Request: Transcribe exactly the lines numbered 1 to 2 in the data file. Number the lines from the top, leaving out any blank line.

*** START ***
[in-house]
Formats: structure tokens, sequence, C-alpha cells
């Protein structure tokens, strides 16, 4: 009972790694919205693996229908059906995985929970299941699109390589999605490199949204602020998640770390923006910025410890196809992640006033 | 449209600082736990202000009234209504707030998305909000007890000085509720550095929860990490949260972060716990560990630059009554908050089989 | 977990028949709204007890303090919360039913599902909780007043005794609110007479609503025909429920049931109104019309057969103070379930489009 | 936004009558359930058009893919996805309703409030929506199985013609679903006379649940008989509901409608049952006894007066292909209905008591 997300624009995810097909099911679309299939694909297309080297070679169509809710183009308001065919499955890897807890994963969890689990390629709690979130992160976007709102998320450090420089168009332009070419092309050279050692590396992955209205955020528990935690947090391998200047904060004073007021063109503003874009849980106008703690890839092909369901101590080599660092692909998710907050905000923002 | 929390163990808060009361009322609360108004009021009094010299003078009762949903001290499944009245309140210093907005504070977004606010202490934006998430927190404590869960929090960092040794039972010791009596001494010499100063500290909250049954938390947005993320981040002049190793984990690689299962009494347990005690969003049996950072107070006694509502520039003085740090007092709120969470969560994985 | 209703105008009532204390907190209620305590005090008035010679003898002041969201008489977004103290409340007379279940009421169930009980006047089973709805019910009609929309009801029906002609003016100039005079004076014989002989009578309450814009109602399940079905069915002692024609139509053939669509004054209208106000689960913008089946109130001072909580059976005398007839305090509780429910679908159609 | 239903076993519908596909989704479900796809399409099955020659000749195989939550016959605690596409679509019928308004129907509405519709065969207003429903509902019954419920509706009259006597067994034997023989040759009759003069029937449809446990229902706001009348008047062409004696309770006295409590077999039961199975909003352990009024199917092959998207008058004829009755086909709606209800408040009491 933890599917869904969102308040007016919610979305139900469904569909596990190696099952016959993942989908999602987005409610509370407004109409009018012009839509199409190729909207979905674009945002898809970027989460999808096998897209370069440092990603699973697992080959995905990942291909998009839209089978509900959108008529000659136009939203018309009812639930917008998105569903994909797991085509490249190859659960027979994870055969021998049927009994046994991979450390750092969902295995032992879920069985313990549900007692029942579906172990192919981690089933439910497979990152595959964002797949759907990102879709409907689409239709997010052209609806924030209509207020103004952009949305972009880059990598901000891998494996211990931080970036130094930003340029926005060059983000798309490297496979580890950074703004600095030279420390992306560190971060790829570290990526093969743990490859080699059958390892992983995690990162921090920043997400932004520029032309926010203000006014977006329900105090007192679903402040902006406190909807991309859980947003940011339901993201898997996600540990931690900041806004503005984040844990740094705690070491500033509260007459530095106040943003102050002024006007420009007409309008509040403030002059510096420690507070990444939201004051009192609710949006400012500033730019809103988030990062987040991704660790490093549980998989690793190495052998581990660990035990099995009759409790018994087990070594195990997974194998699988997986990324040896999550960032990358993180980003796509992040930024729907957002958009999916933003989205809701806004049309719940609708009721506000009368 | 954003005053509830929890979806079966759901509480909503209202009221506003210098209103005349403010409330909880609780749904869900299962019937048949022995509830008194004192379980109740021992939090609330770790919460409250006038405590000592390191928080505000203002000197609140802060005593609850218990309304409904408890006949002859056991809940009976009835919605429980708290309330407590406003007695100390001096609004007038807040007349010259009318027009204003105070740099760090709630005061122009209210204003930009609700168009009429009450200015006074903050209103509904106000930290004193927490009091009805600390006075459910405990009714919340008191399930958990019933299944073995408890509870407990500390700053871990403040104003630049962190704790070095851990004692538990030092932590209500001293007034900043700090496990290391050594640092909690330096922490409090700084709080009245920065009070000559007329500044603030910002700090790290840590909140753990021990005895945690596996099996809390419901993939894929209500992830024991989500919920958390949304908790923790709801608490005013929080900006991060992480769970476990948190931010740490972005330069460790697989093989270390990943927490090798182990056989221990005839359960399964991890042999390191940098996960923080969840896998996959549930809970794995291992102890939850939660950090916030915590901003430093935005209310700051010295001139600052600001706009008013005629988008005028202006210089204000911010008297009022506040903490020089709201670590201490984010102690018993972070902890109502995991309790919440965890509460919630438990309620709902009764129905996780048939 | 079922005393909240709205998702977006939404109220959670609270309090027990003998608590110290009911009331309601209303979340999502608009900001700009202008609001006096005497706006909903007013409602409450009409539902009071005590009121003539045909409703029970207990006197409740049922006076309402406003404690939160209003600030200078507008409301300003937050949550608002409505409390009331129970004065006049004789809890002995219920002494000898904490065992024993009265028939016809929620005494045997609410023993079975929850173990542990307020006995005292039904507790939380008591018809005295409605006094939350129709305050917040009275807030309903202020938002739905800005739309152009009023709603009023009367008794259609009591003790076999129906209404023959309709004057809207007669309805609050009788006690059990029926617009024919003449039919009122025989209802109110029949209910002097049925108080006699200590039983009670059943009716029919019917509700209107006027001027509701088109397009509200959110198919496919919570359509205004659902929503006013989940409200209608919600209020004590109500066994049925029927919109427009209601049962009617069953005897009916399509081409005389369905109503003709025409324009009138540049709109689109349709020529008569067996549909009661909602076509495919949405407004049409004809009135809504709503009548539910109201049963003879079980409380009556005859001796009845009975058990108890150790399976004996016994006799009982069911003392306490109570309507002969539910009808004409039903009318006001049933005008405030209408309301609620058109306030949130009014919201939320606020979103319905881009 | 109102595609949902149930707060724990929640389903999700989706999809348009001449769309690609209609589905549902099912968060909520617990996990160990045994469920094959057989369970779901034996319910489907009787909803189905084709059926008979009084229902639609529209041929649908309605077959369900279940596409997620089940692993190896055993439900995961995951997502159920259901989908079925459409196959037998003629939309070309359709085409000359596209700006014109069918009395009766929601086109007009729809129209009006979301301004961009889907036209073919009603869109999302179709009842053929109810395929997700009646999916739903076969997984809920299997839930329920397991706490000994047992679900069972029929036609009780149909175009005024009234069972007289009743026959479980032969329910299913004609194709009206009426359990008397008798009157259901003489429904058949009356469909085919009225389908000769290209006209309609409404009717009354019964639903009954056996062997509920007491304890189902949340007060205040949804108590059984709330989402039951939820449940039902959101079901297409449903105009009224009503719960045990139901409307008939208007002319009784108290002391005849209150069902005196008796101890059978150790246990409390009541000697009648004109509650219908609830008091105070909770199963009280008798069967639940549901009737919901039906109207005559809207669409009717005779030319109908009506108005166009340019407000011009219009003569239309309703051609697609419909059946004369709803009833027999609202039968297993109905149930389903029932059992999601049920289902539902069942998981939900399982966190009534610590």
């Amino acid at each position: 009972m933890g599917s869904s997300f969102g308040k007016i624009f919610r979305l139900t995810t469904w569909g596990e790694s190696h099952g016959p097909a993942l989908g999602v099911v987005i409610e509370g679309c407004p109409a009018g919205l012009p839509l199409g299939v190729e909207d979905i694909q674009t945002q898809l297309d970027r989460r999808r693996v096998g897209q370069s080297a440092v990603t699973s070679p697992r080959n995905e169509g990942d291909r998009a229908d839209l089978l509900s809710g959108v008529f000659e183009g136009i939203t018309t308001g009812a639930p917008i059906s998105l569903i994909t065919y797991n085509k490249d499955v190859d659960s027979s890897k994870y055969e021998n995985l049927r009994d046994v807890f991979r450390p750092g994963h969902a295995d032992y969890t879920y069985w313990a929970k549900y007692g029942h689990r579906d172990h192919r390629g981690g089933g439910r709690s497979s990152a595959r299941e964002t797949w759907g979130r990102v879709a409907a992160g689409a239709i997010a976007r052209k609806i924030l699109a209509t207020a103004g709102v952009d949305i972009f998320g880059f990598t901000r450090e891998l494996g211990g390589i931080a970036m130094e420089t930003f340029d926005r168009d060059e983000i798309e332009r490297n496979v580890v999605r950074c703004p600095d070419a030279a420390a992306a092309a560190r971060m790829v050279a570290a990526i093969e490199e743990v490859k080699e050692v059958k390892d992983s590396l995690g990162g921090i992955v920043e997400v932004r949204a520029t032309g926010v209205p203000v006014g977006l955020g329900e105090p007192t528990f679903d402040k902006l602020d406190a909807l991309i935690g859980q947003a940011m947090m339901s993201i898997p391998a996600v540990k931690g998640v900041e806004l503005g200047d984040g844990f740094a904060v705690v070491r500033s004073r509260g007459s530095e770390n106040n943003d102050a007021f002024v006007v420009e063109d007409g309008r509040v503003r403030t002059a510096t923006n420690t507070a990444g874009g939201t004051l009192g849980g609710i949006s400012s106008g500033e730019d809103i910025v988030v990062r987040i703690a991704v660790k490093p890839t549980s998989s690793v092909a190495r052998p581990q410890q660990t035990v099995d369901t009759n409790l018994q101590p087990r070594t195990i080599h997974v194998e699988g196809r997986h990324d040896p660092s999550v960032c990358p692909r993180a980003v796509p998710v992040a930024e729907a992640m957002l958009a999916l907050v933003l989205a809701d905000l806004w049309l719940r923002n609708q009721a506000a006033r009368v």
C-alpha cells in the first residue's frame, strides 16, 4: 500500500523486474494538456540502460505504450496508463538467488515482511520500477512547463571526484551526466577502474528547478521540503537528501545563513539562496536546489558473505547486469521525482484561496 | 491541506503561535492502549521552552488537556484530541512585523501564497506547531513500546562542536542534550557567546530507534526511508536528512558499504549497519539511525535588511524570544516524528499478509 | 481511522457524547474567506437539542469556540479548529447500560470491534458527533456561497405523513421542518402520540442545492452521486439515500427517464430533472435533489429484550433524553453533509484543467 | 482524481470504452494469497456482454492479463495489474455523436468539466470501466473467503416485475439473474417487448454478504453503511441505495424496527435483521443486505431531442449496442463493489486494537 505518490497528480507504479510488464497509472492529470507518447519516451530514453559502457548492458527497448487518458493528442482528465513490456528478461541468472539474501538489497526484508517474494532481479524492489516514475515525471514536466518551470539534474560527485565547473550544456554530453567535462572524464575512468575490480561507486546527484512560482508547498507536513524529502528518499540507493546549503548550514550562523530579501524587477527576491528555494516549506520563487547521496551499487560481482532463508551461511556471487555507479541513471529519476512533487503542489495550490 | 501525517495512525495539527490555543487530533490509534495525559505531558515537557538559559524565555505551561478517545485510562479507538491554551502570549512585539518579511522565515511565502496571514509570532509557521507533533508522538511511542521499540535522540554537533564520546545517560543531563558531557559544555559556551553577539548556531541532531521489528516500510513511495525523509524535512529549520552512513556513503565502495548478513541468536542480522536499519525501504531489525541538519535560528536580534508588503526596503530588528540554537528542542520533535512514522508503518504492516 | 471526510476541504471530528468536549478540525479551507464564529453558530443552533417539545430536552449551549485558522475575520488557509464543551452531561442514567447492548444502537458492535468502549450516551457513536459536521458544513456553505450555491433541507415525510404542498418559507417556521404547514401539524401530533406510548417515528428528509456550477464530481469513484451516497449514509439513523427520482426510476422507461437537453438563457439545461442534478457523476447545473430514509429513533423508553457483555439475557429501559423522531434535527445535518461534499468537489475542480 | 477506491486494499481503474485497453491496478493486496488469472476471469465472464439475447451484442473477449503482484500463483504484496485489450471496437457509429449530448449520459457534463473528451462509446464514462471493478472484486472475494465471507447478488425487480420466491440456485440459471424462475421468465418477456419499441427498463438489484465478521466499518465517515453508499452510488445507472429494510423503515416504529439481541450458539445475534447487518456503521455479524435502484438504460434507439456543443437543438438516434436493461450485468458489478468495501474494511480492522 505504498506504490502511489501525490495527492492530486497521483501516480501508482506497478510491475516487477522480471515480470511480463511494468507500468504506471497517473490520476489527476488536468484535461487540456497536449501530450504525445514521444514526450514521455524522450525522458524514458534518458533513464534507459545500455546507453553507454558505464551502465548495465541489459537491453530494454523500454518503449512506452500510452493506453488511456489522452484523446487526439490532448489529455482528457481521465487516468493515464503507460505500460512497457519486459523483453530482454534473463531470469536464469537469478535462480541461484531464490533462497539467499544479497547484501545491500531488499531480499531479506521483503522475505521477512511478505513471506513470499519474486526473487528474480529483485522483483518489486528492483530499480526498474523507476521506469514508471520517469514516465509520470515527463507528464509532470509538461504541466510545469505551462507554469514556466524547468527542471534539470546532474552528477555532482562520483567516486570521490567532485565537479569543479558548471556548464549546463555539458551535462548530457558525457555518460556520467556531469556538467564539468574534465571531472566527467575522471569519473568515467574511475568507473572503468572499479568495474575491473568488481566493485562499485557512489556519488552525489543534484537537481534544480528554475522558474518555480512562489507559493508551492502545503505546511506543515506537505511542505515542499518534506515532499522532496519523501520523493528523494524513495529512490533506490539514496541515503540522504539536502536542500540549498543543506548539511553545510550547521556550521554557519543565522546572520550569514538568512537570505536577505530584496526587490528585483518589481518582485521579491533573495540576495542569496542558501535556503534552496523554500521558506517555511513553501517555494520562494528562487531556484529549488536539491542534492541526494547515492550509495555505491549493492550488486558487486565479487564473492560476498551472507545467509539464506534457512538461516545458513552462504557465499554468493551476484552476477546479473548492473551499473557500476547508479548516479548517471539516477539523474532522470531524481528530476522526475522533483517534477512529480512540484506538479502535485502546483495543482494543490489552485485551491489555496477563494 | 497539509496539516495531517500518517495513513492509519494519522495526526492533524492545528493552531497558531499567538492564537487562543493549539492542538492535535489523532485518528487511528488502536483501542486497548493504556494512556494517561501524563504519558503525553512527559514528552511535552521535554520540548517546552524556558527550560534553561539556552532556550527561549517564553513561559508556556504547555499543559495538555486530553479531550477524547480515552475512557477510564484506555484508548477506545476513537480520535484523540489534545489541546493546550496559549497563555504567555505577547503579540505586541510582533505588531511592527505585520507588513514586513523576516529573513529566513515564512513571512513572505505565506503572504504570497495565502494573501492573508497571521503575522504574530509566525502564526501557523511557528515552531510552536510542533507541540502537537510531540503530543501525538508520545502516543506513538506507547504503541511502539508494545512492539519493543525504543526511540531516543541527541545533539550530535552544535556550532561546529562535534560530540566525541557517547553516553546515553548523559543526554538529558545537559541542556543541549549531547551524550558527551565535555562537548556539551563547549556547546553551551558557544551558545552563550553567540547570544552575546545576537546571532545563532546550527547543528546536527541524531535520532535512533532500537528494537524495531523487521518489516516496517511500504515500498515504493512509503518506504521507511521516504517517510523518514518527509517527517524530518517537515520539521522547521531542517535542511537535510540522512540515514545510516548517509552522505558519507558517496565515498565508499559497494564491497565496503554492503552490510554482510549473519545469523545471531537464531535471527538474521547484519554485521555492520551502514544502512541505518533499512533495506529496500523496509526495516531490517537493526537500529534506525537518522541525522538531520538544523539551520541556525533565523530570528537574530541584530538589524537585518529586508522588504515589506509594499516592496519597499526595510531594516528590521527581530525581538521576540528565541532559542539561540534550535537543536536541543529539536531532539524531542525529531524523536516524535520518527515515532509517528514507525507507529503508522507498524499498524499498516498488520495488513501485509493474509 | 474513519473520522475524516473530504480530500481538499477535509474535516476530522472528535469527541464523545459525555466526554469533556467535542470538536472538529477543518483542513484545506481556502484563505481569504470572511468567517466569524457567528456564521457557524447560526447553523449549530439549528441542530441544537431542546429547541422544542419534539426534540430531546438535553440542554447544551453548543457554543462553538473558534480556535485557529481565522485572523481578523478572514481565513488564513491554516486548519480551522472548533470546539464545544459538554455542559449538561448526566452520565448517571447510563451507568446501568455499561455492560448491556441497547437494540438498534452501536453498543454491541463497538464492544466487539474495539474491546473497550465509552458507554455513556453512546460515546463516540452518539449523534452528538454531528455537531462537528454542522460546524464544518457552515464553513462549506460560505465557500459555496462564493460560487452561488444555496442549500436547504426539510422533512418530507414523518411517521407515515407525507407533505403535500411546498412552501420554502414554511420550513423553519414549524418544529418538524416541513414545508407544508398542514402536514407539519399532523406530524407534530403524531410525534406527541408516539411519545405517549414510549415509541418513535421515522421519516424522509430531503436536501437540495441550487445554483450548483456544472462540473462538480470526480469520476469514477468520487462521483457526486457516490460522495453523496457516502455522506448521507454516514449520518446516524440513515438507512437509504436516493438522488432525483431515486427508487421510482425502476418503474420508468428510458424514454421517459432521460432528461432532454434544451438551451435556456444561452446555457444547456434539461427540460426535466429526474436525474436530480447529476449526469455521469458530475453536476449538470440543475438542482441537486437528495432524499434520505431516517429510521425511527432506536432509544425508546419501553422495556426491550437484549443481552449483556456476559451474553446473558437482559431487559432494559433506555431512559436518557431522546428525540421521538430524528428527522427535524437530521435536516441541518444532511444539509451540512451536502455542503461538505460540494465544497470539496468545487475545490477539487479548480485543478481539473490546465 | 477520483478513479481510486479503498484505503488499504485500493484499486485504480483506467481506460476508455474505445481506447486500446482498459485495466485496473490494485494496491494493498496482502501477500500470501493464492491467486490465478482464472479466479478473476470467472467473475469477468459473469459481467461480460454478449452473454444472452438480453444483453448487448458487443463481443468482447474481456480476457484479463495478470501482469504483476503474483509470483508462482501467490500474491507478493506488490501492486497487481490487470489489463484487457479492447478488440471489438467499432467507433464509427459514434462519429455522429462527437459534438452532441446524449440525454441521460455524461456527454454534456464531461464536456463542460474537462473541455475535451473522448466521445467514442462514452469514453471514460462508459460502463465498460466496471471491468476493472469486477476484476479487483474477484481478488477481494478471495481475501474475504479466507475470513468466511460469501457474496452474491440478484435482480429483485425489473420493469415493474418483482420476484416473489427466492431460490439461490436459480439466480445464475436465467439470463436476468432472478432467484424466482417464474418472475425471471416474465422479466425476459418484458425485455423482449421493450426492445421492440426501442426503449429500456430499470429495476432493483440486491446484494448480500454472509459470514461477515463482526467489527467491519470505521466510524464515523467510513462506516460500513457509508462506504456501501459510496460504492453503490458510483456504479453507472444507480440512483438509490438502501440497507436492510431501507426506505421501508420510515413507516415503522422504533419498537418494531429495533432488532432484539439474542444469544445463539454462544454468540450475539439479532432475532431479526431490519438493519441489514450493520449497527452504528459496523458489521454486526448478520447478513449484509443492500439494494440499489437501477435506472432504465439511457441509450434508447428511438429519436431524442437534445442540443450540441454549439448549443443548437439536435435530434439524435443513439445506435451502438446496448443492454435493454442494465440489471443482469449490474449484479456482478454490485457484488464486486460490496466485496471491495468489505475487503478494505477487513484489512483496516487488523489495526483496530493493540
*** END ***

[in-house]
Formats: structure tokens, sequence, C-alpha cells